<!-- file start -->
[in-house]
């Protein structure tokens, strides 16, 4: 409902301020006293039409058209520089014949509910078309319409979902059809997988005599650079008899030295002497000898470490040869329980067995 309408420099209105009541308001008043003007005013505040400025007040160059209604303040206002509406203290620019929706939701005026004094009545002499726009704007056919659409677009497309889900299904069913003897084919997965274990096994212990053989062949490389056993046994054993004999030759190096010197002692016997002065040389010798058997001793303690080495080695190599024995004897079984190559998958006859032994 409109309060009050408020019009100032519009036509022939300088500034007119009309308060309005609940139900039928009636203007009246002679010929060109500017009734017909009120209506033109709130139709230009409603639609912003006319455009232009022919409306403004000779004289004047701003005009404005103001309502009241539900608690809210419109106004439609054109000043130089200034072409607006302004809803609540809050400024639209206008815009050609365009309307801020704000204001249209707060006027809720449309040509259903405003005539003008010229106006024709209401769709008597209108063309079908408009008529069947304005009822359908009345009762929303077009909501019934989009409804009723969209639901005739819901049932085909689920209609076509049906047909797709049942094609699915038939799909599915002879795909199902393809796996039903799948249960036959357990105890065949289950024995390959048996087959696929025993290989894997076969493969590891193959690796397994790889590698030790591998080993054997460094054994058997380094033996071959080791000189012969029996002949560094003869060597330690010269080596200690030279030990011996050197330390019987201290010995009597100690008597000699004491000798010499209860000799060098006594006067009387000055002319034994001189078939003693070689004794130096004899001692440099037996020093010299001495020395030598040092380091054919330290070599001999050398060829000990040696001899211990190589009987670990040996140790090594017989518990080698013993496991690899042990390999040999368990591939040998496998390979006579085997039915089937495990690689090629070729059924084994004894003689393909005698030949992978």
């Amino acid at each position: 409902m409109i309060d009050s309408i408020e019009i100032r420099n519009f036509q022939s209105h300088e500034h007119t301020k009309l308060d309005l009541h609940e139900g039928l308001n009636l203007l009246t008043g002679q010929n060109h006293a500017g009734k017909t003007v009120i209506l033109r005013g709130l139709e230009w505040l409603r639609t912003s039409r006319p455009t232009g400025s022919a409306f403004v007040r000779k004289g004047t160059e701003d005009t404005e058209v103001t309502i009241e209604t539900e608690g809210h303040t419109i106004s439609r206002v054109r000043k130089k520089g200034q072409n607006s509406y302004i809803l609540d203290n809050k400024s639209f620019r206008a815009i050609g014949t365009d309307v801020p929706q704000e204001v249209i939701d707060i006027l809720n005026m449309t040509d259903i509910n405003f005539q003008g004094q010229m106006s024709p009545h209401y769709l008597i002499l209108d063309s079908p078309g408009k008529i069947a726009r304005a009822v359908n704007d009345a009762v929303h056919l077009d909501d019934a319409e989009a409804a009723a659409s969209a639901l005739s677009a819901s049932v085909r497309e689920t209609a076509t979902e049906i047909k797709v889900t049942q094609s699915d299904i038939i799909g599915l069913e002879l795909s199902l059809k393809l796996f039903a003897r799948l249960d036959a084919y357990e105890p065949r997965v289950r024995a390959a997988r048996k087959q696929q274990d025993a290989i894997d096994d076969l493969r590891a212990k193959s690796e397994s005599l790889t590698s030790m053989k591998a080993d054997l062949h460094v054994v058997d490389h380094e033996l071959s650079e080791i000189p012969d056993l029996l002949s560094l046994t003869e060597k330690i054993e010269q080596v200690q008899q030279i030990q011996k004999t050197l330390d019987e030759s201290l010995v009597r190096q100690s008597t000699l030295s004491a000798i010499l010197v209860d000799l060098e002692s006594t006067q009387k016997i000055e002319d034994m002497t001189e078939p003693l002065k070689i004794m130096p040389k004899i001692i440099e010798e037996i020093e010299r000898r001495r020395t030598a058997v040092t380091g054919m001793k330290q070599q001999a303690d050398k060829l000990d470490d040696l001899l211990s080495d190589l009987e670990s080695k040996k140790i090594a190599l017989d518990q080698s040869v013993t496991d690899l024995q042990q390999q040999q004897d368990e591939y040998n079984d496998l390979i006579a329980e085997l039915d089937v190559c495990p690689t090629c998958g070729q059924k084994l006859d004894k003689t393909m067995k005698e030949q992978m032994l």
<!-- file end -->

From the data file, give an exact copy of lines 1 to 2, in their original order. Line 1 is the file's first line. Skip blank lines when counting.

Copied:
[in-house]
């Protein structure tokens, strides 16, 4: 409902301020006293039409058209520089014949509910078309319409979902059809997988005599650079008899030295002497000898470490040869329980067995 309408420099209105009541308001008043003007005013505040400025007040160059209604303040206002509406203290620019929706939701005026004094009545002499726009704007056919659409677009497309889900299904069913003897084919997965274990096994212990053989062949490389056993046994054993004999030759190096010197002692016997002065040389010798058997001793303690080495080695190599024995004897079984190559998958006859032994 409109309060009050408020019009100032519009036509022939300088500034007119009309308060309005609940139900039928009636203007009246002679010929060109500017009734017909009120209506033109709130139709230009409603639609912003006319455009232009022919409306403004000779004289004047701003005009404005103001309502009241539900608690809210419109106004439609054109000043130089200034072409607006302004809803609540809050400024639209206008815009050609365009309307801020704000204001249209707060006027809720449309040509259903405003005539003008010229106006024709209401769709008597209108063309079908408009008529069947304005009822359908009345009762929303077009909501019934989009409804009723969209639901005739819901049932085909689920209609076509049906047909797709049942094609699915038939799909599915002879795909199902393809796996039903799948249960036959357990105890065949289950024995390959048996087959696929025993290989894997076969493969590891193959690796397994790889590698030790591998080993054997460094054994058997380094033996071959080791000189012969029996002949560094003869060597330690010269080596200690030279030990011996050197330390019987201290010995009597100690008597000699004491000798010499209860000799060098006594006067009387000055002319034994001189078939003693070689004794130096004899001692440099037996020093010299001495020395030598040092380091054919330290070599001999050398060829000990040696001899211990190589009987670990040996140790090594017989518990080698013993496991690899042990390999040999368990591939040998496998390979006579085997039915089937495990690689090629070729059924084994004894003689393909005698030949992978």